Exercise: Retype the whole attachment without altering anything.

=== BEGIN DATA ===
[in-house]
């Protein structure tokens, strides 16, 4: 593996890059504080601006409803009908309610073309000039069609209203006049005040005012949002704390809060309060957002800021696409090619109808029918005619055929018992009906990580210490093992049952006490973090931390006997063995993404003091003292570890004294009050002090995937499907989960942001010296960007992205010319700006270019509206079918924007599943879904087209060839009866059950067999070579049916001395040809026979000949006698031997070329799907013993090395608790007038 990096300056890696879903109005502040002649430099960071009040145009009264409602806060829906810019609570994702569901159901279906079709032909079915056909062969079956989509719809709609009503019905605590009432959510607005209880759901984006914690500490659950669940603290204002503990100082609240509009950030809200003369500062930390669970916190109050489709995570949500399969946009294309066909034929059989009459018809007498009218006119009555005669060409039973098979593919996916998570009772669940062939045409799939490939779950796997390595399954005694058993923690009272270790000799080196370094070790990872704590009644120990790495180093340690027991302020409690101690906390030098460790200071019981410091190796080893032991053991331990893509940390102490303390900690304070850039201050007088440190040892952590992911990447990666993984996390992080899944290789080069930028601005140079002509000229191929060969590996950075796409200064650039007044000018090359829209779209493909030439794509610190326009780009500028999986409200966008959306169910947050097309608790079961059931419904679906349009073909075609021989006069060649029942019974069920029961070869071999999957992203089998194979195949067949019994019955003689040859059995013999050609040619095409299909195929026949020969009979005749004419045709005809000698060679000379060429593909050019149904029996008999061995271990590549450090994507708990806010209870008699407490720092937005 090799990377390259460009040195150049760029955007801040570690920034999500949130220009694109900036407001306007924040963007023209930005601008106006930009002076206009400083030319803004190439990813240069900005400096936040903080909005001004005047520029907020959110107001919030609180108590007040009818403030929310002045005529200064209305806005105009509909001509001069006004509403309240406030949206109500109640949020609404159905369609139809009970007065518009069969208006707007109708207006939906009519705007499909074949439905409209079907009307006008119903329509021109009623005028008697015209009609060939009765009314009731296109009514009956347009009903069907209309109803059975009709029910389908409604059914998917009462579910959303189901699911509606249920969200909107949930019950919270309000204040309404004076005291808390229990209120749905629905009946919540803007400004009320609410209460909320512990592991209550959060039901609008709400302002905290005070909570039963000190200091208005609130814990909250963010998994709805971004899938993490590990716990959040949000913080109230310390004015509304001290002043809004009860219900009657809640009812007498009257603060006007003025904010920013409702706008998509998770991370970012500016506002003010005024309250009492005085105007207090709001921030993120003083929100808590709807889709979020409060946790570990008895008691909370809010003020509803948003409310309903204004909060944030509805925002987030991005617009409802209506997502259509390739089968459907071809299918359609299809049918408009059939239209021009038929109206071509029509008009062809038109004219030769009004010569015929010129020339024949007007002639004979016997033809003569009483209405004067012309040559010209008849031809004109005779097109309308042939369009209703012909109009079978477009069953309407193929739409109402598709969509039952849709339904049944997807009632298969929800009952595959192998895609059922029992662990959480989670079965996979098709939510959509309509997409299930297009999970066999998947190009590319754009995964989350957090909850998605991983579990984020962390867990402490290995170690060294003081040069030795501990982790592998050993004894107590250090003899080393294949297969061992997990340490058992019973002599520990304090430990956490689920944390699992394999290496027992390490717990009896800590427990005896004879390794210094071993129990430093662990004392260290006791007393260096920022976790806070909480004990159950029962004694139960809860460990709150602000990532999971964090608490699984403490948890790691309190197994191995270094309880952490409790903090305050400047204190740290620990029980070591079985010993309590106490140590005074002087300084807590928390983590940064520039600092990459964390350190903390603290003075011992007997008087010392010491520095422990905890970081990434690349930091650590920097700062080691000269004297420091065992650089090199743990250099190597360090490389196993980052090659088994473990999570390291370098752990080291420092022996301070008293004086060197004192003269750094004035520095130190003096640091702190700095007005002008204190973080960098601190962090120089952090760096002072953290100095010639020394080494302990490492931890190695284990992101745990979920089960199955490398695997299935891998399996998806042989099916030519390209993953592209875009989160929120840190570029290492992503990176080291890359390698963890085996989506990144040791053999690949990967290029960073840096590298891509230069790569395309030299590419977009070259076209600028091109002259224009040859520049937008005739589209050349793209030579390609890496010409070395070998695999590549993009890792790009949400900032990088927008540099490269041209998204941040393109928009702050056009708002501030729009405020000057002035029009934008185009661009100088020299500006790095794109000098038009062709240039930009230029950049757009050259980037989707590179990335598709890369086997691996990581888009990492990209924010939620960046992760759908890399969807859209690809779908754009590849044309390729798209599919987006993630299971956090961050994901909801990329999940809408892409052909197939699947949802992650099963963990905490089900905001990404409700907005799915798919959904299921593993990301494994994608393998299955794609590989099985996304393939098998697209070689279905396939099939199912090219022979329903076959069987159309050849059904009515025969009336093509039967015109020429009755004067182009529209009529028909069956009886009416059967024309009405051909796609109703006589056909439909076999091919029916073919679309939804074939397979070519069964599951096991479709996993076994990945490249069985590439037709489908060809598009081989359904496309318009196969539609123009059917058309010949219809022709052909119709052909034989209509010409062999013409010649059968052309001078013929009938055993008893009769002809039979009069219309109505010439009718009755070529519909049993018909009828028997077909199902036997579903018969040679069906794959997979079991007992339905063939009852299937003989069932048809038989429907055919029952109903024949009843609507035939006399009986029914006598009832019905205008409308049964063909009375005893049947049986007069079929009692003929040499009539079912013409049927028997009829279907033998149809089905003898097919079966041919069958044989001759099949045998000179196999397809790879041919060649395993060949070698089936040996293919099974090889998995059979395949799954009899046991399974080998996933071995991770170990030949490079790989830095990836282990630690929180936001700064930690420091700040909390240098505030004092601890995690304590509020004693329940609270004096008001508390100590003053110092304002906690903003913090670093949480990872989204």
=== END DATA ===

[in-house]
């Protein structure tokens, strides 16, 4: 593996890059504080601006409803009908309610073309000039069609209203006049005040005012949002704390809060309060957002800021696409090619109808029918005619055929018992009906990580210490093992049952006490973090931390006997063995993404003091003292570890004294009050002090995937499907989960942001010296960007992205010319700006270019509206079918924007599943879904087209060839009866059950067999070579049916001395040809026979000949006698031997070329799907013993090395608790007038 990096300056890696879903109005502040002649430099960071009040145009009264409602806060829906810019609570994702569901159901279906079709032909079915056909062969079956989509719809709609009503019905605590009432959510607005209880759901984006914690500490659950669940603290204002503990100082609240509009950030809200003369500062930390669970916190109050489709995570949500399969946009294309066909034929059989009459018809007498009218006119009555005669060409039973098979593919996916998570009772669940062939045409799939490939779950796997390595399954005694058993923690009272270790000799080196370094070790990872704590009644120990790495180093340690027991302020409690101690906390030098460790200071019981410091190796080893032991053991331990893509940390102490303390900690304070850039201050007088440190040892952590992911990447990666993984996390992080899944290789080069930028601005140079002509000229191929060969590996950075796409200064650039007044000018090359829209779209493909030439794509610190326009780009500028999986409200966008959306169910947050097309608790079961059931419904679906349009073909075609021989006069060649029942019974069920029961070869071999999957992203089998194979195949067949019994019955003689040859059995013999050609040619095409299909195929026949020969009979005749004419045709005809000698060679000379060429593909050019149904029996008999061995271990590549450090994507708990806010209870008699407490720092937005 090799990377390259460009040195150049760029955007801040570690920034999500949130220009694109900036407001306007924040963007023209930005601008106006930009002076206009400083030319803004190439990813240069900005400096936040903080909005001004005047520029907020959110107001919030609180108590007040009818403030929310002045005529200064209305806005105009509909001509001069006004509403309240406030949206109500109640949020609404159905369609139809009970007065518009069969208006707007109708207006939906009519705007499909074949439905409209079907009307006008119903329509021109009623005028008697015209009609060939009765009314009731296109009514009956347009009903069907209309109803059975009709029910389908409604059914998917009462579910959303189901699911509606249920969200909107949930019950919270309000204040309404004076005291808390229990209120749905629905009946919540803007400004009320609410209460909320512990592991209550959060039901609008709400302002905290005070909570039963000190200091208005609130814990909250963010998994709805971004899938993490590990716990959040949000913080109230310390004015509304001290002043809004009860219900009657809640009812007498009257603060006007003025904010920013409702706008998509998770991370970012500016506002003010005024309250009492005085105007207090709001921030993120003083929100808590709807889709979020409060946790570990008895008691909370809010003020509803948003409310309903204004909060944030509805925002987030991005617009409802209506997502259509390739089968459907071809299918359609299809049918408009059939239209021009038929109206071509029509008009062809038109004219030769009004010569015929010129020339024949007007002639004979016997033809003569009483209405004067012309040559010209008849031809004109005779097109309308042939369009209703012909109009079978477009069953309407193929739409109402598709969509039952849709339904049944997807009632298969929800009952595959192998895609059922029992662990959480989670079965996979098709939510959509309509997409299930297009999970066999998947190009590319754009995964989350957090909850998605991983579990984020962390867990402490290995170690060294003081040069030795501990982790592998050993004894107590250090003899080393294949297969061992997990340490058992019973002599520990304090430990956490689920944390699992394999290496027992390490717990009896800590427990005896004879390794210094071993129990430093662990004392260290006791007393260096920022976790806070909480004990159950029962004694139960809860460990709150602000990532999971964090608490699984403490948890790691309190197994191995270094309880952490409790903090305050400047204190740290620990029980070591079985010993309590106490140590005074002087300084807590928390983590940064520039600092990459964390350190903390603290003075011992007997008087010392010491520095422990905890970081990434690349930091650590920097700062080691000269004297420091065992650089090199743990250099190597360090490389196993980052090659088994473990999570390291370098752990080291420092022996301070008293004086060197004192003269750094004035520095130190003096640091702190700095007005002008204190973080960098601190962090120089952090760096002072953290100095010639020394080494302990490492931890190695284990992101745990979920089960199955490398695997299935891998399996998806042989099916030519390209993953592209875009989160929120840190570029290492992503990176080291890359390698963890085996989506990144040791053999690949990967290029960073840096590298891509230069790569395309030299590419977009070259076209600028091109002259224009040859520049937008005739589209050349793209030579390609890496010409070395070998695999590549993009890792790009949400900032990088927008540099490269041209998204941040393109928009702050056009708002501030729009405020000057002035029009934008185009661009100088020299500006790095794109000098038009062709240039930009230029950049757009050259980037989707590179990335598709890369086997691996990581888009990492990209924010939620960046992760759908890399969807859209690809779908754009590849044309390729798209599919987006993630299971956090961050994901909801990329999940809408892409052909197939699947949802992650099963963990905490089900905001990404409700907005799915798919959904299921593993990301494994994608393998299955794609590989099985996304393939098998697209070689279905396939099939199912090219022979329903076959069987159309050849059904009515025969009336093509039967015109020429009755004067182009529209009529028909069956009886009416059967024309009405051909796609109703006589056909439909076999091919029916073919679309939804074939397979070519069964599951096991479709996993076994990945490249069985590439037709489908060809598009081989359904496309318009196969539609123009059917058309010949219809022709052909119709052909034989209509010409062999013409010649059968052309001078013929009938055993008893009769002809039979009069219309109505010439009718009755070529519909049993018909009828028997077909199902036997579903018969040679069906794959997979079991007992339905063939009852299937003989069932048809038989429907055919029952109903024949009843609507035939006399009986029914006598009832019905205008409308049964063909009375005893049947049986007069079929009692003929040499009539079912013409049927028997009829279907033998149809089905003898097919079966041919069958044989001759099949045998000179196999397809790879041919060649395993060949070698089936040996293919099974090889998995059979395949799954009899046991399974080998996933071995991770170990030949490079790989830095990836282990630690929180936001700064930690420091700040909390240098505030004092601890995690304590509020004693329940609270004096008001508390100590003053110092304002906690903003913090670093949480990872989204």